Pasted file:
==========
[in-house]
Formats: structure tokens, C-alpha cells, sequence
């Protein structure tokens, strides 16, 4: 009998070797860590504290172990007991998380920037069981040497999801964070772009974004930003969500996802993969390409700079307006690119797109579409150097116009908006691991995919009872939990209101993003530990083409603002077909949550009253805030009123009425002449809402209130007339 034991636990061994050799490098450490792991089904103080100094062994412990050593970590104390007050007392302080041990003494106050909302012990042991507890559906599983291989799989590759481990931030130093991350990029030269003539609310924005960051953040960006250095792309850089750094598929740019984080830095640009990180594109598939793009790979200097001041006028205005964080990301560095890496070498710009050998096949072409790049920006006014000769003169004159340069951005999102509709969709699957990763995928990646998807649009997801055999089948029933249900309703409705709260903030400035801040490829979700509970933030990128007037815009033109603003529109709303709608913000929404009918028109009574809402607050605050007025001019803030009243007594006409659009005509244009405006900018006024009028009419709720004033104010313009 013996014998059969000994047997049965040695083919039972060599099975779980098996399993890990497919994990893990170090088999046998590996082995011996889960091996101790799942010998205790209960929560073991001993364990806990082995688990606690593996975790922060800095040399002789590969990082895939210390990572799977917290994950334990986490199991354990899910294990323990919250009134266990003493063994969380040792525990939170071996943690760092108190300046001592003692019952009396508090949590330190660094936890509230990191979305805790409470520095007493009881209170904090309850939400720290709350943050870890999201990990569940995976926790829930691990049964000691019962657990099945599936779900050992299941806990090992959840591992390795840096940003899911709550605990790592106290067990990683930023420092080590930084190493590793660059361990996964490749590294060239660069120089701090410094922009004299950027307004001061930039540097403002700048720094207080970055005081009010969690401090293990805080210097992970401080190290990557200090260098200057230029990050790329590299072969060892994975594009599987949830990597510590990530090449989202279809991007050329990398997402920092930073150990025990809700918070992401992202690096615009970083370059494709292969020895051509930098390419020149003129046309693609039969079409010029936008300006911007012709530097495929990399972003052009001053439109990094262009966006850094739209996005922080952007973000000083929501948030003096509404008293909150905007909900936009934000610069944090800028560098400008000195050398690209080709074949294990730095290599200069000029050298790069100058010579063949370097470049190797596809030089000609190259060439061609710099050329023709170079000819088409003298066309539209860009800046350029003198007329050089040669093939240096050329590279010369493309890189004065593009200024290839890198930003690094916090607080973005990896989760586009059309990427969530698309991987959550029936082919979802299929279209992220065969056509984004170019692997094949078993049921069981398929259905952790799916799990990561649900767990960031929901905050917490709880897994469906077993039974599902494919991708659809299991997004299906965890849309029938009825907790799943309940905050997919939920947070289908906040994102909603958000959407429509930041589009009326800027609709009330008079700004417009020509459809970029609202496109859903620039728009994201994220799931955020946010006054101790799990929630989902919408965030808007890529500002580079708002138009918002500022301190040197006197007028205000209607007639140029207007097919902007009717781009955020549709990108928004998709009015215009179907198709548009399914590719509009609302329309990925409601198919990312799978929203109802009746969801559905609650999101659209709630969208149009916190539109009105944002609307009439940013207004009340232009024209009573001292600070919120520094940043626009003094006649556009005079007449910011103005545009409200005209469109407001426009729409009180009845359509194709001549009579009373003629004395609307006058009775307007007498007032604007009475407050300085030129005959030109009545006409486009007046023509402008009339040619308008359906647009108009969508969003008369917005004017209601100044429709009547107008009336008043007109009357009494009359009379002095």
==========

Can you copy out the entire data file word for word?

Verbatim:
[in-house]
Formats: structure tokens, C-alpha cells, sequence
């Protein structure tokens, strides 16, 4: 009998070797860590504290172990007991998380920037069981040497999801964070772009974004930003969500996802993969390409700079307006690119797109579409150097116009908006691991995919009872939990209101993003530990083409603002077909949550009253805030009123009425002449809402209130007339 034991636990061994050799490098450490792991089904103080100094062994412990050593970590104390007050007392302080041990003494106050909302012990042991507890559906599983291989799989590759481990931030130093991350990029030269003539609310924005960051953040960006250095792309850089750094598929740019984080830095640009990180594109598939793009790979200097001041006028205005964080990301560095890496070498710009050998096949072409790049920006006014000769003169004159340069951005999102509709969709699957990763995928990646998807649009997801055999089948029933249900309703409705709260903030400035801040490829979700509970933030990128007037815009033109603003529109709303709608913000929404009918028109009574809402607050605050007025001019803030009243007594006409659009005509244009405006900018006024009028009419709720004033104010313009 013996014998059969000994047997049965040695083919039972060599099975779980098996399993890990497919994990893990170090088999046998590996082995011996889960091996101790799942010998205790209960929560073991001993364990806990082995688990606690593996975790922060800095040399002789590969990082895939210390990572799977917290994950334990986490199991354990899910294990323990919250009134266990003493063994969380040792525990939170071996943690760092108190300046001592003692019952009396508090949590330190660094936890509230990191979305805790409470520095007493009881209170904090309850939400720290709350943050870890999201990990569940995976926790829930691990049964000691019962657990099945599936779900050992299941806990090992959840591992390795840096940003899911709550605990790592106290067990990683930023420092080590930084190493590793660059361990996964490749590294060239660069120089701090410094922009004299950027307004001061930039540097403002700048720094207080970055005081009010969690401090293990805080210097992970401080190290990557200090260098200057230029990050790329590299072969060892994975594009599987949830990597510590990530090449989202279809991007050329990398997402920092930073150990025990809700918070992401992202690096615009970083370059494709292969020895051509930098390419020149003129046309693609039969079409010029936008300006911007012709530097495929990399972003052009001053439109990094262009966006850094739209996005922080952007973000000083929501948030003096509404008293909150905007909900936009934000610069944090800028560098400008000195050398690209080709074949294990730095290599200069000029050298790069100058010579063949370097470049190797596809030089000609190259060439061609710099050329023709170079000819088409003298066309539209860009800046350029003198007329050089040669093939240096050329590279010369493309890189004065593009200024290839890198930003690094916090607080973005990896989760586009059309990427969530698309991987959550029936082919979802299929279209992220065969056509984004170019692997094949078993049921069981398929259905952790799916799990990561649900767990960031929901905050917490709880897994469906077993039974599902494919991708659809299991997004299906965890849309029938009825907790799943309940905050997919939920947070289908906040994102909603958000959407429509930041589009009326800027609709009330008079700004417009020509459809970029609202496109859903620039728009994201994220799931955020946010006054101790799990929630989902919408965030808007890529500002580079708002138009918002500022301190040197006197007028205000209607007639140029207007097919902007009717781009955020549709990108928004998709009015215009179907198709548009399914590719509009609302329309990925409601198919990312799978929203109802009746969801559905609650999101659209709630969208149009916190539109009105944002609307009439940013207004009340232009024209009573001292600070919120520094940043626009003094006649556009005079007449910011103005545009409200005209469109407001426009729409009180009845359509194709001549009579009373003629004395609307006058009775307007007498007032604007009475407050300085030129005959030109009545006409486009007046023509402008009339040619308008359906647009108009969508969003008369917005004017209601100044429709009547107008009336008043007109009357009494009359009379002095």